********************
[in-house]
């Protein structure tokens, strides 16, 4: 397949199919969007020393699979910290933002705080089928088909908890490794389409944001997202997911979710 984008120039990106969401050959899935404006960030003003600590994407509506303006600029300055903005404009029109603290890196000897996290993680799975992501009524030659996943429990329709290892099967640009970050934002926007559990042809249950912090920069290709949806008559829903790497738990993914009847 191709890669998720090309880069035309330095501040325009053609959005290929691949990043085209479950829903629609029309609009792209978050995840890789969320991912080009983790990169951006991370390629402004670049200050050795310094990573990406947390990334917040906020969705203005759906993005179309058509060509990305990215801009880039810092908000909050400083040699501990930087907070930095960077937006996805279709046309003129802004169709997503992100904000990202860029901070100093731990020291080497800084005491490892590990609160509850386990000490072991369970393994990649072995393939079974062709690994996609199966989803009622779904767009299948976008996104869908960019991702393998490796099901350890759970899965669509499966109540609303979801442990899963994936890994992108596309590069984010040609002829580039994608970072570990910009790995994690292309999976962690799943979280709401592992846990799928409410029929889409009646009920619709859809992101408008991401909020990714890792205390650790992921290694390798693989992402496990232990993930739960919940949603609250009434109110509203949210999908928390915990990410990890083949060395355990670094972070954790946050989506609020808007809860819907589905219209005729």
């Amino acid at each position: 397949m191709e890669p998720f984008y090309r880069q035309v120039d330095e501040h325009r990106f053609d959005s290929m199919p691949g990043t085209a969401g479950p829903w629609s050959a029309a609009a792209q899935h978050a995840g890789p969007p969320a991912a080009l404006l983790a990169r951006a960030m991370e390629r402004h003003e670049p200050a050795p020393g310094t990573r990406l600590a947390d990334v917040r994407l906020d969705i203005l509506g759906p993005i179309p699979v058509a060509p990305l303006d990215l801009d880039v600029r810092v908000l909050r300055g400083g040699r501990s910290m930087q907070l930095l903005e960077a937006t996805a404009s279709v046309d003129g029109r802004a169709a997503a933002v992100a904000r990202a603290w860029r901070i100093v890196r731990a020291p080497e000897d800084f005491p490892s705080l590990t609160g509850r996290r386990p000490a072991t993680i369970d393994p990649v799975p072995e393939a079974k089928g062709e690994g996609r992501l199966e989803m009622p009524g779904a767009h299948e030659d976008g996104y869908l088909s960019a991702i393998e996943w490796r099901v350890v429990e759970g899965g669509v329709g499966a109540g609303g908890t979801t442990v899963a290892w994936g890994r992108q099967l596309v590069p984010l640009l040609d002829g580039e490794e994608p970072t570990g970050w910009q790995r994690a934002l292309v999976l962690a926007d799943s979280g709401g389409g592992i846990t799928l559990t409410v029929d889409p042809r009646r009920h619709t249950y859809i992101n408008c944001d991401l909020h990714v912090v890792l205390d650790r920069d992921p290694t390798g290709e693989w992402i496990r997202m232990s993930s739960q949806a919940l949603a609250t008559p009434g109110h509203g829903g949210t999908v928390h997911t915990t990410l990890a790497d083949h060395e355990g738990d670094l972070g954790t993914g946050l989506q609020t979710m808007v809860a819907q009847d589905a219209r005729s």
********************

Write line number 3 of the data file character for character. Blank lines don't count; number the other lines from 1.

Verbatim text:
């Amino acid at each position: 397949m191709e890669p998720f984008y090309r880069q035309v120039d330095e501040h325009r990106f053609d959005s290929m199919p691949g990043t085209a969401g479950p829903w629609s050959a029309a609009a792209q899935h978050a995840g890789p969007p969320a991912a080009l404006l983790a990169r951006a960030m991370e390629r402004h003003e670049p200050a050795p020393g310094t990573r990406l600590a947390d990334v917040r994407l906020d969705i203005l509506g759906p993005i179309p699979v058509a060509p990305l303006d990215l801009d880039v600029r810092v908000l909050r300055g400083g040699r501990s910290m930087q907070l930095l903005e960077a937006t996805a404009s279709v046309d003129g029109r802004a169709a997503a933002v992100a904000r990202a603290w860029r901070i100093v890196r731990a020291p080497e000897d800084f005491p490892s705080l590990t609160g509850r996290r386990p000490a072991t993680i369970d393994p990649v799975p072995e393939a079974k089928g062709e690994g996609r992501l199966e989803m009622p009524g779904a767009h299948e030659d976008g996104y869908l088909s960019a991702i393998e996943w490796r099901v350890v429990e759970g899965g669509v329709g499966a109540g609303g908890t979801t442990v899963a290892w994936g890994r992108q099967l596309v590069p984010l640009l040609d002829g580039e490794e994608p970072t570990g970050w910009q790995r994690a934002l292309v999976l962690a926007d799943s979280g709401g389409g592992i846990t799928l559990t409410v029929d889409p042809r009646r009920h619709t249950y859809i992101n408008c944001d991401l909020h990714v912090v890792l205390d650790r920069d992921p290694t390798g290709e693989w992402i496990r997202m232990s993930s739960q949806a919940l949603a609250t008559p009434g109110h509203g829903g949210t999908v928390h997911t915990t990410l990890a790497d083949h060395e355990g738990d670094l972070g954790t993914g946050l989506q609020t979710m808007v809860a819907q009847d589905a219209r005729s």